Bill Knight column for Mon., Tues. or Wed., Aug. 4, 5 or 6
However, changes in pay have been disappointing (despite last week’s odd announcement that a 0.6 percent in the second quarter was a positive signal). On July 22, the Bureau of Labor Statistics reported continued lousy news for earnings.
“Real average weekly earnings declined 0.1 percent over the month due to the decrease in real average hourly earnings combined with an unchanged average work week,” the BLS said.
Factoring in inflation since 1982-84, the real average weekly earnings for all non-farm employees is $354.88, down a value of 40 cents from a year ago.
That’s not right. Nor smart.
The economy needs consumers, who need decent wages to be able to spend.
“Wages for working people, not the wealth of the rich, corporate income, or banking profits are what both drive and sustain an economy,” wrote Thom Hartmann, author of “The Crash of 2016.”
“As long as those wages remain stagnant or falling,” he continued, “there will not be sufficient demand to keep an economy from collapsing under the weight of its own high-end gamblers and the growing debt of its young and working-class people just trying to get by.”
That’s noticed by savvy businesspeople and perceptive faith leaders, who increasingly advocate for reforms to save commerce by making the economy work for more people, and to restore governments to responsive systems.
For years, billionaire Warren Buffett has expressed such concerns, saying, “There has been class warfare waged, and my class has won.”
That opinion is echoed in other board rooms.
Pimco founder and CIO William Gross told Yahoo Finance writer Lauren Lyster, "Labor and capital have to share in the rewards of a productive economy and for the past 25 years labor has gotten the short end of the stick."
Indeed, economist Robert Reich, whose new film is “Inequality for All,” says the “self-made” American, symbol of our meritocracy, is vanishing.
“Six of today’s 10 wealthiest Americans are heirs to prominent fortunes,” Reich writes. “Six Walmart heirs have more wealth than the bottom 42 percent of Americans.
“Both political parties have encouraged this great wealth transfer, as beneficiaries provide a growing share of campaign contributions,” he continued. “It’s dangerous to our democracy. Dynastic wealth inevitably accumulates political influence.”
Nobel Prize-winning former World Bank chief economist Joseph Stiglitz said, “It is not the inexorable laws of economics that have led to America’s great divide, [but] our policies and our politics.
“Economic inequality translates into political inequality, and political inequality yields increasing economic inequality,” he continued, offering examples:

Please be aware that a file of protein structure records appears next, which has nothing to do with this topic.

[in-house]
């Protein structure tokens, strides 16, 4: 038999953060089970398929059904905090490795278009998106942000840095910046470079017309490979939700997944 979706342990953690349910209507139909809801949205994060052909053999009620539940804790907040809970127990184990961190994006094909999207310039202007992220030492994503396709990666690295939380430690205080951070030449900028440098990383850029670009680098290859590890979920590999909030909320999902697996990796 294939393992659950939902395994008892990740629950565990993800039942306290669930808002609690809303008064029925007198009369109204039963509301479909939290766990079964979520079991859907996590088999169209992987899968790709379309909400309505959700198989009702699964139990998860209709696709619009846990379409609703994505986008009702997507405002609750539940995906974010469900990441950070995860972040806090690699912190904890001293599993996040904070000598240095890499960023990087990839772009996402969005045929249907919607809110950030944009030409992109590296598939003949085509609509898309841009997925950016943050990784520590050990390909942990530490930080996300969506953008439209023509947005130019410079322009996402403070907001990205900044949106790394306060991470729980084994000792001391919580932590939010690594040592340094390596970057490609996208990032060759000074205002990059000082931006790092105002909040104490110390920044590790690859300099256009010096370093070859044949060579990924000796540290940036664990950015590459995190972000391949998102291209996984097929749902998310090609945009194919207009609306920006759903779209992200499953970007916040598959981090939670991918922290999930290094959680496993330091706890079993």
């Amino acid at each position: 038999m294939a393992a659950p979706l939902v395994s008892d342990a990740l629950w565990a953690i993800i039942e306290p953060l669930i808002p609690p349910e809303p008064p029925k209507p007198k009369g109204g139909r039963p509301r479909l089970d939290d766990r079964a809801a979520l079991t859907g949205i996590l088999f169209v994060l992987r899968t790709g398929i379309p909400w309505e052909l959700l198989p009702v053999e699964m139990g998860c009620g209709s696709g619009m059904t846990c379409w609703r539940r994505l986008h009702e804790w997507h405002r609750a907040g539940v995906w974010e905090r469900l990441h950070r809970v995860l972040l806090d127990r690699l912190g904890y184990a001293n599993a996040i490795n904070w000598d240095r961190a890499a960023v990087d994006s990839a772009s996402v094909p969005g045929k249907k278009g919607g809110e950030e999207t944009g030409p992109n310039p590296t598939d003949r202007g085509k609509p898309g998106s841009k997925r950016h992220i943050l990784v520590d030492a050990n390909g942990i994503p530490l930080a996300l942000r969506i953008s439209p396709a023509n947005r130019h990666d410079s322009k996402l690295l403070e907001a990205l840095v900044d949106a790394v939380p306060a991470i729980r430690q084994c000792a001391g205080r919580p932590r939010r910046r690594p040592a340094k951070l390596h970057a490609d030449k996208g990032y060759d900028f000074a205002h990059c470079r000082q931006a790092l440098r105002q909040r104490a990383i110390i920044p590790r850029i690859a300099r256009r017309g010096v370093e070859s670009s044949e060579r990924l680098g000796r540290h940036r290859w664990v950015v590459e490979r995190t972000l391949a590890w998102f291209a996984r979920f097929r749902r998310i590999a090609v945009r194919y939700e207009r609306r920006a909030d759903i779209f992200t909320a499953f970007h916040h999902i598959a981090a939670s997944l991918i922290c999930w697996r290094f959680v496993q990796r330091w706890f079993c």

“Corporate welfare increases as we curtail welfare for the poor. Congress maintains subsidies for rich farmers as we cut back on nutritional support for the needy. Drug companies have been given hundreds of billions of dollars as we limit Medicaid benefits. The banks that brought on the global financial crisis got billions while a pittance went to the homeowners and victims of the same banks.”
Income inequality is “responsible for the divisions in the country,” said Goldman Sachs CEO Lloyd Blankfein. “Too much of the Gross Domestic Product over the last generation has gone to too few of the people.”
Everyday people’s frustrations while enduring income inequality can lead to unhelpful distractions such as blaming other victims, like immigrants, minorities or women, creating social tension.
“There is an unrest in democracy today because the world economy took world politics [hostage],” said Catholic Cardinal Oscar Rodriguez Maradiaga. “Now, politics are subservient to money and not the common good.”
Rabbi Joshua Chasan of the Ohavi Zedek Synagogue in Burlington, Vt., said, “As the power of wealth in our country is concentrated in the hands of a very few, democracy is falling apart.”
In New York City, a Protestant pastor agreed.
“Many people like to boast that job growth has returned to peak levels prior to the start of the Great Recession six years ago,” said the Rev. Dr. James A. Forbes, with New York’s Riverside Church, “but a recent report from the National Employment Law Project (NELP) found the ‘new’ jobs are largely in low-paying industries. Low-wage industries accounted for 44 percent of job growth, but made up just 22 percent of the losses in the recession.
“In a speech to striking sanitation workers in Memphis just days before he was assassinated, Dr. Martin Luther King said, ‘...it is criminal to have people working on a full-time basis and a full-time job getting part-time income’,” Forbes added. “It was criminal then. It is criminal today.”
[PICTURED: Poster from economist Robert Reich's critically praised film "Inequality for All."]